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Meningitis survivor to host awareness event

September 11, 2017

A meningitis awareness event to be held in Crossmaglen Rangers GFC later this month will be hosted by a young footballer from the club who is continuing to recover from a deadly strain of the illness he contracted in December last year.

Nineteen-year-old Ruairi O’Neill had just returned home to Crossmaglen, having completed his first term at St. Mary’s University College in Belfast, when he suddenly took ill.  A member of the Crossmaglen Rangers U21 side that won the county championship just weeks earlier, Ruairi had enjoyed the celebrations and was looking forward to spending Christmas with his family.

Speaking on BBC radio’s Talkback programme on Wednesday, Ruairi, with his mum Gabrielle, shared his story and recalled how a minor fever developed into a life-threatening illness in the space of just a few hours.

Recalling the lead up to his illness, Ruairi explained: “It all kicked off on December 9th (Friday) after winning the U21 championship.  I partied hard during the week and towards the end of the week I was finished up for Christmas and saying to my mother, father and family that this was going to be the best one ever,” as his older sister Tara was returning from Sweden for the holidays.

“It was just going to be the best ever, to have everyone back together.  We’re not thinking about the materialism end of things, just to enjoy each other’s company,” he said.

Recalling the days leading up to his illness, Ruairi explained: “It all kicked off on December 9th (Friday) after winning the U21 championship.  I partied hard during the week and towards the end of the week I was finished up for Christmas and saying to my mother, father and family that this was going to be the best one ever,” as his older sister Tara was returning from Sweden for the holidays.

Ruairi O’Neill celebrates Crossmaglen Rangers’ U21 Championship triumph with his father Kevin.

“It was just going to be the best ever, to have everyone back together.  We’re not thinking about the materialism end of things, just to enjoy each other’s company,” he said.

It was Friday 16th December when Ruairi returned home from Belfast and, feeling exhausted, went straight to bed.  The following morning he awoke with a fever and flu-like symptoms but attended a fundraising event at his club, before returning home around 2pm.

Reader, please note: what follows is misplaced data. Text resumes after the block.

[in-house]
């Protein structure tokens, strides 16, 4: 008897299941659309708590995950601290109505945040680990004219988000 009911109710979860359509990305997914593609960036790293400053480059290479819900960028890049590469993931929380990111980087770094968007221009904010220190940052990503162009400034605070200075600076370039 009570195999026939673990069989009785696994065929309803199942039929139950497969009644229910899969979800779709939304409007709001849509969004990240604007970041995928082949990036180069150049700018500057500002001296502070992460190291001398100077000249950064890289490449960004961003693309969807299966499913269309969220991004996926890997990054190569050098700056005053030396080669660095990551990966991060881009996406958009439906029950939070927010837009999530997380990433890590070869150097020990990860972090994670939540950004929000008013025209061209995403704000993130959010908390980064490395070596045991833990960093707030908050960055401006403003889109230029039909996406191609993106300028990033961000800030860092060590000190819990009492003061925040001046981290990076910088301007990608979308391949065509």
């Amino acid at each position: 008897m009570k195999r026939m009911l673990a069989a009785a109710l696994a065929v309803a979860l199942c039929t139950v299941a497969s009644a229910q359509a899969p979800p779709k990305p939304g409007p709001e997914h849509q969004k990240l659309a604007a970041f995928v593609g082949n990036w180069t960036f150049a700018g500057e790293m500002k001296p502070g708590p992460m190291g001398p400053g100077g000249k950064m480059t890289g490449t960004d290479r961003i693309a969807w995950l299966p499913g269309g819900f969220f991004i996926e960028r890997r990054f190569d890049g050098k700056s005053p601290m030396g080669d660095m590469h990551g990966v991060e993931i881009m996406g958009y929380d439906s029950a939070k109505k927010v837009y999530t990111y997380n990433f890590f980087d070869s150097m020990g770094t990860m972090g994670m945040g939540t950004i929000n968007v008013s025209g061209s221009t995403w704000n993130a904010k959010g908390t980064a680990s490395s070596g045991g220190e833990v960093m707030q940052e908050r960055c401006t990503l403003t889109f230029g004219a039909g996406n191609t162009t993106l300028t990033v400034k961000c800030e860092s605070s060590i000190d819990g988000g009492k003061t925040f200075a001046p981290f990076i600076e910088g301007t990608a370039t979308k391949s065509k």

His mother Gabrielle, a nurse, picked up story and described how his seemingly innocuous symptoms soon spiralled: “I gave him two paracetamol when he got home before he went to bed where he slept sound until about 5.30pm,” she recalled.

“He got up and while he had all those symptoms before, they had settled down again, there was nothing to see.

“An hour and a half later he had a bite to eat with us and that was when he started to vomit. I thought ‘we all had the same to eat, nobody else was feeling like this’.  His temperature started rising again; I couldn’t put my finger on it but there was something not right.”

Gabrielle said they were keeping a watchful eye on young Ruairi through the night when around 2.30am, his father Kevin found him soaked in sweat and unresponsive.

 “So I went in and shook him and he was only responding to stimuli – a point in his chest you can push to get a jolt,” she explained.

“I rang Out of Hours and they were fantastic. They were going to blue light him but we were 17 miles from Daisy Hill, we didn’t have time.  At this point they asked us to check him from head-to-toe and it was then we saw he had black spots on his arms, legs and around his belly button; it was septicaemia – he was slipping into a coma.”

Ruairi had contracted a deadly strain of meningitis and spent several days in a coma in Belfast’s Royal Victoria Hospital.  Miraculously, however, he responded well to treatment and was well enough to return home from hospital on Christmas Day. 

Since then, Ruairi has worked hard on returning to full health and eventually rejoining his teammates on the football field.

Gabrielle says the family are extremely grateful for Ruairi’s continued recovery and are keen to raise awareness of meningitis and the speed at which it can strike. 

“We will never know how or why he contracted it.  The suddenness of it all, him literally fading away in front of me in Daisy Hill hospital.  If we can avoid another family having to witness this, it will be all worthwhile,” she said. 

On Saturday 24th September, Ruairi and his family will host a meningitis awareness event in Crossmaglen Rangers GFC from 9.30am to 1.30pm.  Information and advice on meningitis will be available and donations can be made to Meningitis Research.  Refreshments will be served and everyone is welcome to attend.

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